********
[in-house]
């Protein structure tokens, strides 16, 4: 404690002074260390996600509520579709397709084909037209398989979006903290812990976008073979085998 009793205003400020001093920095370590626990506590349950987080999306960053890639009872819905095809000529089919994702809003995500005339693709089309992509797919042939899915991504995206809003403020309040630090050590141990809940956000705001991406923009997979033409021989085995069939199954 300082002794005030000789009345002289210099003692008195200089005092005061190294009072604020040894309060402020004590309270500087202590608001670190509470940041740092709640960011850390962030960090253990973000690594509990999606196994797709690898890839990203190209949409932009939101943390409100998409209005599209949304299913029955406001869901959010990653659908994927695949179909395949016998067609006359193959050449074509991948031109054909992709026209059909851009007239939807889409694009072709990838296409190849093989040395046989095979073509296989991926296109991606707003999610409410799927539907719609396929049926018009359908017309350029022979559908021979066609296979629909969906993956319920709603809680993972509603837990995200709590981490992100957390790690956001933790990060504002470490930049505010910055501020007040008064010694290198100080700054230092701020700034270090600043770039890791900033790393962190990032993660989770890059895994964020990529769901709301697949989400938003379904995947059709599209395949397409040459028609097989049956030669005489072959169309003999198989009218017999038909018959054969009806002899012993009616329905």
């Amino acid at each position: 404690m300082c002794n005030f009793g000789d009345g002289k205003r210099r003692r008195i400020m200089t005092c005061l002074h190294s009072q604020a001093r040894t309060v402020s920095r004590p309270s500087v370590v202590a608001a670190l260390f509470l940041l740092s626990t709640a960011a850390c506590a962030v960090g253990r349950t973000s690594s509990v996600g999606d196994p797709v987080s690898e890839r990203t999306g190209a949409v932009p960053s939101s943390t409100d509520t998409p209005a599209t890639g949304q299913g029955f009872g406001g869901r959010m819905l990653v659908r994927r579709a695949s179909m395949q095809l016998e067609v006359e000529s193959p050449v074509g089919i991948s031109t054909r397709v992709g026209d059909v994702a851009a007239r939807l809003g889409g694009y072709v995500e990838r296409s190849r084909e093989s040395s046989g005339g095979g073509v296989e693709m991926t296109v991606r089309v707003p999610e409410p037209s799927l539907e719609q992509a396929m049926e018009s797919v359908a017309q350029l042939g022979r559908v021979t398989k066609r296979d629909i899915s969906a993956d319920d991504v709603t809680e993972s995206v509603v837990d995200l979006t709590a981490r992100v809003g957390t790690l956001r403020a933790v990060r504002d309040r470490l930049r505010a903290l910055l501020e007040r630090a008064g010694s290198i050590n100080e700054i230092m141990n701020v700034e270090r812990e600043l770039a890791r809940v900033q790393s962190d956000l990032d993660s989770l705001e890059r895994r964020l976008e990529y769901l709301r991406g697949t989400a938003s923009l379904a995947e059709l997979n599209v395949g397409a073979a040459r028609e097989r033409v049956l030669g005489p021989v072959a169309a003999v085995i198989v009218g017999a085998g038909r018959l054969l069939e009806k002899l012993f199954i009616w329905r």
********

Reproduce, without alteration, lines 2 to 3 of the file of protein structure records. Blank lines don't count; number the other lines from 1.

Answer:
């Protein structure tokens, strides 16, 4: 404690002074260390996600509520579709397709084909037209398989979006903290812990976008073979085998 009793205003400020001093920095370590626990506590349950987080999306960053890639009872819905095809000529089919994702809003995500005339693709089309992509797919042939899915991504995206809003403020309040630090050590141990809940956000705001991406923009997979033409021989085995069939199954 300082002794005030000789009345002289210099003692008195200089005092005061190294009072604020040894309060402020004590309270500087202590608001670190509470940041740092709640960011850390962030960090253990973000690594509990999606196994797709690898890839990203190209949409932009939101943390409100998409209005599209949304299913029955406001869901959010990653659908994927695949179909395949016998067609006359193959050449074509991948031109054909992709026209059909851009007239939807889409694009072709990838296409190849093989040395046989095979073509296989991926296109991606707003999610409410799927539907719609396929049926018009359908017309350029022979559908021979066609296979629909969906993956319920709603809680993972509603837990995200709590981490992100957390790690956001933790990060504002470490930049505010910055501020007040008064010694290198100080700054230092701020700034270090600043770039890791900033790393962190990032993660989770890059895994964020990529769901709301697949989400938003379904995947059709599209395949397409040459028609097989049956030669005489072959169309003999198989009218017999038909018959054969009806002899012993009616329905």
């Amino acid at each position: 404690m300082c002794n005030f009793g000789d009345g002289k205003r210099r003692r008195i400020m200089t005092c005061l002074h190294s009072q604020a001093r040894t309060v402020s920095r004590p309270s500087v370590v202590a608001a670190l260390f509470l940041l740092s626990t709640a960011a850390c506590a962030v960090g253990r349950t973000s690594s509990v996600g999606d196994p797709v987080s690898e890839r990203t999306g190209a949409v932009p960053s939101s943390t409100d509520t998409p209005a599209t890639g949304q299913g029955f009872g406001g869901r959010m819905l990653v659908r994927r579709a695949s179909m395949q095809l016998e067609v006359e000529s193959p050449v074509g089919i991948s031109t054909r397709v992709g026209d059909v994702a851009a007239r939807l809003g889409g694009y072709v995500e990838r296409s190849r084909e093989s040395s046989g005339g095979g073509v296989e693709m991926t296109v991606r089309v707003p999610e409410p037209s799927l539907e719609q992509a396929m049926e018009s797919v359908a017309q350029l042939g022979r559908v021979t398989k066609r296979d629909i899915s969906a993956d319920d991504v709603t809680e993972s995206v509603v837990d995200l979006t709590a981490r992100v809003g957390t790690l956001r403020a933790v990060r504002d309040r470490l930049r505010a903290l910055l501020e007040r630090a008064g010694s290198i050590n100080e700054i230092m141990n701020v700034e270090r812990e600043l770039a890791r809940v900033q790393s962190d956000l990032d993660s989770l705001e890059r895994r964020l976008e990529y769901l709301r991406g697949t989400a938003s923009l379904a995947e059709l997979n599209v395949g397409a073979a040459r028609e097989r033409v049956l030669g005489p021989v072959a169309a003999v085995i198989v009218g017999a085998g038909r018959l054969l069939e009806k002899l012993f199954i009616w329905r």